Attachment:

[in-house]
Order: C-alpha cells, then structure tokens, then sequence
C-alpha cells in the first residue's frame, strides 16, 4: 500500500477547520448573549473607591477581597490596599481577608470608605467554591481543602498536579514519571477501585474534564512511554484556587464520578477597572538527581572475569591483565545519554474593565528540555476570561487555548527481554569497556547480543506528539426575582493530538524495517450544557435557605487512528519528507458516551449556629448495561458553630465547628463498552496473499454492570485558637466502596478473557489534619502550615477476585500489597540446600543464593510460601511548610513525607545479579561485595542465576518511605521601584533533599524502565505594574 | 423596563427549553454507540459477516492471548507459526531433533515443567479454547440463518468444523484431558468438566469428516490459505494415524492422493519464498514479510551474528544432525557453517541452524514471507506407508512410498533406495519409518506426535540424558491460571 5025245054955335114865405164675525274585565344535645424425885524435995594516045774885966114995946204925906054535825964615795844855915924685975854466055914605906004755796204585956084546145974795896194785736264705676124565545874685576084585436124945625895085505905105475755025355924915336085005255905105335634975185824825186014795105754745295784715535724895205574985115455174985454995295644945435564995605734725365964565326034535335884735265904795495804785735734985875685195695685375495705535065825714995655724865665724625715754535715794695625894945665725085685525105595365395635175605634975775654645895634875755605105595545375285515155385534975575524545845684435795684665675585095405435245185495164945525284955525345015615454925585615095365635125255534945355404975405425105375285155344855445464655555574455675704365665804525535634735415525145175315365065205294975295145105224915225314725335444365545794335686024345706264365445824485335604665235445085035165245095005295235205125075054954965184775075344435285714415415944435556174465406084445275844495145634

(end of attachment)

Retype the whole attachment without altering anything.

[in-house]
Order: C-alpha cells, then structure tokens, then sequence
C-alpha cells in the first residue's frame, strides 16, 4: 500500500477547520448573549473607591477581597490596599481577608470608605467554591481543602498536579514519571477501585474534564512511554484556587464520578477597572538527581572475569591483565545519554474593565528540555476570561487555548527481554569497556547480543506528539426575582493530538524495517450544557435557605487512528519528507458516551449556629448495561458553630465547628463498552496473499454492570485558637466502596478473557489534619502550615477476585500489597540446600543464593510460601511548610513525607545479579561485595542465576518511605521601584533533599524502565505594574 | 423596563427549553454507540459477516492471548507459526531433533515443567479454547440463518468444523484431558468438566469428516490459505494415524492422493519464498514479510551474528544432525557453517541452524514471507506407508512410498533406495519409518506426535540424558491460571 5025245054955335114865405164675525274585565344535645424425885524435995594516045774885966114995946204925906054535825964615795844855915924685975854466055914605906004755796204585956084546145974795896194785736264705676124565545874685576084585436124945625895085505905105475755025355924915336085005255905105335634975185824825186014795105754745295784715535724895205574985115455174985454995295644945435564995605734725365964565326034535335884735265904795495804785735734985875685195695685375495705535065825714995655724865665724625715754535715794695625894945665725085685525105595365395635175605634975775654645895634875755605105595545375285515155385534975575524545845684435795684665675585095405435245185495164945525284955525345015615454925585615095365635125255534945355404975405425105375285155344855445464655555574455675704365665804525535634735415525145175315365065205294975295145105224915225314725335444365545794335686024345706264365445824485335604665235445085035165245095005295235205125075054954965184775075344435285714415415944435556174465406084445275844495145634